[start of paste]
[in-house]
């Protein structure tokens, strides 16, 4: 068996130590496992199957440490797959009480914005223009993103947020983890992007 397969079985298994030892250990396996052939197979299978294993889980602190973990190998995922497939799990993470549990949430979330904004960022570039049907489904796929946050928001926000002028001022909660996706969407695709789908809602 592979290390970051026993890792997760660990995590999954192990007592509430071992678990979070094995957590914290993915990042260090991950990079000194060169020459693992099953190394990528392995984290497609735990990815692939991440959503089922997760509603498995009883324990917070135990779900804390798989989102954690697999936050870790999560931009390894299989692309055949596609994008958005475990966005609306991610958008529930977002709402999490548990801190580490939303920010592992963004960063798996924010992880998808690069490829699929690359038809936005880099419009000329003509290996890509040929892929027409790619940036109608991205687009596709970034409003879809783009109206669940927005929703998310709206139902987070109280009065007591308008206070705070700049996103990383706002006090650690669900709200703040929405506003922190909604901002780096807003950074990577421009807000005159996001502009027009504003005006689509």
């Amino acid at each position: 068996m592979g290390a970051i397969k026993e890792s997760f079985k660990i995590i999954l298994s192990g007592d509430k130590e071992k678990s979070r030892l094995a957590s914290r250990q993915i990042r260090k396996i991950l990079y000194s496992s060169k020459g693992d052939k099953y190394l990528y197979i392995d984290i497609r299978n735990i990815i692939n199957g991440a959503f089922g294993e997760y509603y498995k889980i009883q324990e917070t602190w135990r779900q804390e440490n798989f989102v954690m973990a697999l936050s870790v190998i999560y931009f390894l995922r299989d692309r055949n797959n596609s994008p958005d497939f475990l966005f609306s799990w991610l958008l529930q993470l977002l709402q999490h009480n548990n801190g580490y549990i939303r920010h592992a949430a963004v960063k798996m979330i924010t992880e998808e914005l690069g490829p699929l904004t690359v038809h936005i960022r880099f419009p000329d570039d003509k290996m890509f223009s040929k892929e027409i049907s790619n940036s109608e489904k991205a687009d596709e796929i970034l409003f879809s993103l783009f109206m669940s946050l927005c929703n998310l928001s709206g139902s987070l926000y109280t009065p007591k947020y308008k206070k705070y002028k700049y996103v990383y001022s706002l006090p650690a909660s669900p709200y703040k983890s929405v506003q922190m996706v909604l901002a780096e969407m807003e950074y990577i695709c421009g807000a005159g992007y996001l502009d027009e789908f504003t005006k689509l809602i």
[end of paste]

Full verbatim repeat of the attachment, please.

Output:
[in-house]
């Protein structure tokens, strides 16, 4: 068996130590496992199957440490797959009480914005223009993103947020983890992007 397969079985298994030892250990396996052939197979299978294993889980602190973990190998995922497939799990993470549990949430979330904004960022570039049907489904796929946050928001926000002028001022909660996706969407695709789908809602 592979290390970051026993890792997760660990995590999954192990007592509430071992678990979070094995957590914290993915990042260090991950990079000194060169020459693992099953190394990528392995984290497609735990990815692939991440959503089922997760509603498995009883324990917070135990779900804390798989989102954690697999936050870790999560931009390894299989692309055949596609994008958005475990966005609306991610958008529930977002709402999490548990801190580490939303920010592992963004960063798996924010992880998808690069490829699929690359038809936005880099419009000329003509290996890509040929892929027409790619940036109608991205687009596709970034409003879809783009109206669940927005929703998310709206139902987070109280009065007591308008206070705070700049996103990383706002006090650690669900709200703040929405506003922190909604901002780096807003950074990577421009807000005159996001502009027009504003005006689509």
């Amino acid at each position: 068996m592979g290390a970051i397969k026993e890792s997760f079985k660990i995590i999954l298994s192990g007592d509430k130590e071992k678990s979070r030892l094995a957590s914290r250990q993915i990042r260090k396996i991950l990079y000194s496992s060169k020459g693992d052939k099953y190394l990528y197979i392995d984290i497609r299978n735990i990815i692939n199957g991440a959503f089922g294993e997760y509603y498995k889980i009883q324990e917070t602190w135990r779900q804390e440490n798989f989102v954690m973990a697999l936050s870790v190998i999560y931009f390894l995922r299989d692309r055949n797959n596609s994008p958005d497939f475990l966005f609306s799990w991610l958008l529930q993470l977002l709402q999490h009480n548990n801190g580490y549990i939303r920010h592992a949430a963004v960063k798996m979330i924010t992880e998808e914005l690069g490829p699929l904004t690359v038809h936005i960022r880099f419009p000329d570039d003509k290996m890509f223009s040929k892929e027409i049907s790619n940036s109608e489904k991205a687009d596709e796929i970034l409003f879809s993103l783009f109206m669940s946050l927005c929703n998310l928001s709206g139902s987070l926000y109280t009065p007591k947020y308008k206070k705070y002028k700049y996103v990383y001022s706002l006090p650690a909660s669900p709200y703040k983890s929405v506003q922190m996706v909604l901002a780096e969407m807003e950074y990577i695709c421009g807000a005159g992007y996001l502009d027009e789908f504003t005006k689509l809602i």